Branch Identification in Elastic Stability Analysis
Research output: Thesis › Doctoral Thesis (compilation)
Abstract
In this thesis, methods to determine the static postbuckling behaviour of elastic structures undergoing large deformations, are considered and developed. Since the governing nonlinear equations usually becomes too complex to be handled analytically, the main focus has been on developing methods that can be incorporated into a numerical solution scheme, such as the finite element method.
First methods to numerically track equilibrium curves and to calculate singular points along the equilibrium path will be discussed. The path following technique adopted is the well stablished arclength method. To calculate the singular points along the equilibrium path, an extended system of equations is used which directly calculates the location of the singular point.
The main interest in this thesis is the treatment of the singular points along the equilibrium path, especially for bifurcation points. For bifurcation points an asymptotic expansion method is developed, which combines a LyapunovSchmidt decomposition of the solution space with asymptotic expansions of both the displacements and the load, as well as of the equilibrium equations. This method can accurately predict the postbuckling behaviour on the secondary branches, at least in the vicinity of the bifurcation, for both asymmetric and symmetric single and multiple bifurcations. Special care is taken for symmetric multiple bifurcations, where higher order expansions have to be used to obtain correct results. The inclusion of higher order terms in the expansion allows for correct treatment of certain bifurcation points where the number of secondary paths emerging are larger than usually assumed.
The methods is applied mainly on trussbar structures, which exhibit many different types of singularities, and yet are computationally cheap.
Finally, a classic stability problem is examined, namely the elastica. Contrary to the classical elastica problem the beam axis is here allowed to extend. This leads to a formulation where a closedform solution can be obtained in terms of elliptical integrals. The considered form of the elastica shows some interesting stability phenomena compared to the classical inextensible case, e.g. the buckling load and the number of bifurcation points depend on the slenderness of the beam, and for certain values of the slenderness the load is initially decreasing on a postbuckling branch. The developed numerical methods are then applied to the elastica problem, where it is found that the properties predicted from the analytical treatment are in close agreement with the finite element results.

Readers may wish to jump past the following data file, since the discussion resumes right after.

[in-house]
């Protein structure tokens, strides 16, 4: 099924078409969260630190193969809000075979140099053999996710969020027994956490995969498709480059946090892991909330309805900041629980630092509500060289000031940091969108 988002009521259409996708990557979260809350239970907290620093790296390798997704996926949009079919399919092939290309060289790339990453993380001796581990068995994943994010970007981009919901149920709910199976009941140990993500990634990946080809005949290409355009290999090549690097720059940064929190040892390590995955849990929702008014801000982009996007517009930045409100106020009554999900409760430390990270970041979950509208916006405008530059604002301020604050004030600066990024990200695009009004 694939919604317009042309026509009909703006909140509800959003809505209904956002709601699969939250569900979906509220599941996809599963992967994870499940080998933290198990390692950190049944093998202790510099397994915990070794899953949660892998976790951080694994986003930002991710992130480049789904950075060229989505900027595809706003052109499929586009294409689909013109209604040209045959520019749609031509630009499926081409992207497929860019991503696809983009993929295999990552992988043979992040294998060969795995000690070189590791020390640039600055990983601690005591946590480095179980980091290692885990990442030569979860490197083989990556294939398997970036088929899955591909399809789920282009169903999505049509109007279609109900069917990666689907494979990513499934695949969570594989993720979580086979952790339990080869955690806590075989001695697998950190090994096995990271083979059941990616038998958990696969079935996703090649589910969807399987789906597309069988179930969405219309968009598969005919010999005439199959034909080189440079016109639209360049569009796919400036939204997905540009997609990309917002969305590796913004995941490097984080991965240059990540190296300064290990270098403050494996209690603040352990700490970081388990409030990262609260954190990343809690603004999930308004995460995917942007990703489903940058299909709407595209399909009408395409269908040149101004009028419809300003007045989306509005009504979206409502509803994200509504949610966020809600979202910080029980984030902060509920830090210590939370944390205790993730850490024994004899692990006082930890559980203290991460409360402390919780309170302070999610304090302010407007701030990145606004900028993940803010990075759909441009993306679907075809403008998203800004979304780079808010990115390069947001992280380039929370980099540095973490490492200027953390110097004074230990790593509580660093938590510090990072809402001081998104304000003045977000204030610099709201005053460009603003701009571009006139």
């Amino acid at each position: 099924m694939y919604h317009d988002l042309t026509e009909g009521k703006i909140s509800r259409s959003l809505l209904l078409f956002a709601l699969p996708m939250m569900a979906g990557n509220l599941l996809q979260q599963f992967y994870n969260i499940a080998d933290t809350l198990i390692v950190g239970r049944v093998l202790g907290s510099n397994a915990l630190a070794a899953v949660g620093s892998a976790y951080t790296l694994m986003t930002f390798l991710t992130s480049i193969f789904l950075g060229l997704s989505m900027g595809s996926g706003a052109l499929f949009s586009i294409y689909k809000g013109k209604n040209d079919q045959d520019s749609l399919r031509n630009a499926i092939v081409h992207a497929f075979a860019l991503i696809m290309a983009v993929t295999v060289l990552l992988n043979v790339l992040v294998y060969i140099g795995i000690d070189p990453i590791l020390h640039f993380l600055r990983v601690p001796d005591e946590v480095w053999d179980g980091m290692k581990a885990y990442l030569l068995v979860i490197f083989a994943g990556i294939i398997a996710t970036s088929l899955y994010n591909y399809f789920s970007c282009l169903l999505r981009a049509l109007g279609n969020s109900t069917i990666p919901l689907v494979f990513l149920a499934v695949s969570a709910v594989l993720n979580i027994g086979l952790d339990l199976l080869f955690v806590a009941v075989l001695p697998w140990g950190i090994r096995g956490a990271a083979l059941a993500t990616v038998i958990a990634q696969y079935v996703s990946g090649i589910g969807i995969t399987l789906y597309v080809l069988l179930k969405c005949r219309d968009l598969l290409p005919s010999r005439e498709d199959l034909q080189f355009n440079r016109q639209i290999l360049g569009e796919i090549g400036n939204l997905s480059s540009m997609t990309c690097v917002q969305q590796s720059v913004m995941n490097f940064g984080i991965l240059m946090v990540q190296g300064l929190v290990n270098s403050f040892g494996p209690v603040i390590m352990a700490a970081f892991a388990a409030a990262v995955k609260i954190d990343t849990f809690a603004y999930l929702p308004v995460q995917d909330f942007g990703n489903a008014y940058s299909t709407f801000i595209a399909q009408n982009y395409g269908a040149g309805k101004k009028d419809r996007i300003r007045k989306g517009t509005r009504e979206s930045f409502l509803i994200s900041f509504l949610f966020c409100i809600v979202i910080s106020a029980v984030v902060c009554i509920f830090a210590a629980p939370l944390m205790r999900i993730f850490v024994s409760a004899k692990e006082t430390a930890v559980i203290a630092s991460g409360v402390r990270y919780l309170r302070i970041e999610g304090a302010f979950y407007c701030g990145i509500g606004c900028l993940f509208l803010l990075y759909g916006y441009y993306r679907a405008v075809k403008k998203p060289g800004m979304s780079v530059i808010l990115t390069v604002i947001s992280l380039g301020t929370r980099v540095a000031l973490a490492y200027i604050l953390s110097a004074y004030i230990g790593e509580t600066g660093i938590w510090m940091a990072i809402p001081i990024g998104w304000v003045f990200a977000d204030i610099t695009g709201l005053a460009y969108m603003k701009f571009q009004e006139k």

First methods to numerically track equilibrium curves and to calculate singular points along the equilibrium path will be discussed. The path following technique adopted is the well stablished arclength method. To calculate the singular points along the equilibrium path, an extended system of equations is used which directly calculates the location of the singular point.
The main interest in this thesis is the treatment of the singular points along the equilibrium path, especially for bifurcation points. For bifurcation points an asymptotic expansion method is developed, which combines a LyapunovSchmidt decomposition of the solution space with asymptotic expansions of both the displacements and the load, as well as of the equilibrium equations. This method can accurately predict the postbuckling behaviour on the secondary branches, at least in the vicinity of the bifurcation, for both asymmetric and symmetric single and multiple bifurcations. Special care is taken for symmetric multiple bifurcations, where higher order expansions have to be used to obtain correct results. The inclusion of higher order terms in the expansion allows for correct treatment of certain bifurcation points where the number of secondary paths emerging are larger than usually assumed.
The methods is applied mainly on trussbar structures, which exhibit many different types of singularities, and yet are computationally cheap.
Finally, a classic stability problem is examined, namely the elastica. Contrary to the classical elastica problem the beam axis is here allowed to extend. This leads to a formulation where a closedform solution can be obtained in terms of elliptical integrals. The considered form of the elastica shows some interesting stability phenomena compared to the classical inextensible case, e.g. the buckling load and the number of bifurcation points depend on the slenderness of the beam, and for certain values of the slenderness the load is initially decreasing on a postbuckling branch. The developed numerical methods are then applied to the elastica problem, where it is found that the properties predicted from the analytical treatment are in close agreement with the finite element results.
Details
Authors  

Organisations  
Research areas and keywords  Subject classification (UKÄ) – MANDATORY
Keywords

Original language  English 

Qualification  Doctor 
Awarding Institution  
Supervisors/Assistant supervisor 

Award date  2000 May 19 
Publisher 

Print ISBNs  9178740738 
Publication status  Published  2000 
Publication category  Research 
Bibliographic note
Defence details
Date: 20000519
Time: 10:15
Place: sal M:B, Mhuset, LTH, Ole Römers väg 1
External reviewer(s)
Name: Mikkola, Martti
Title: Prof
Affiliation: Helsinki University of Technology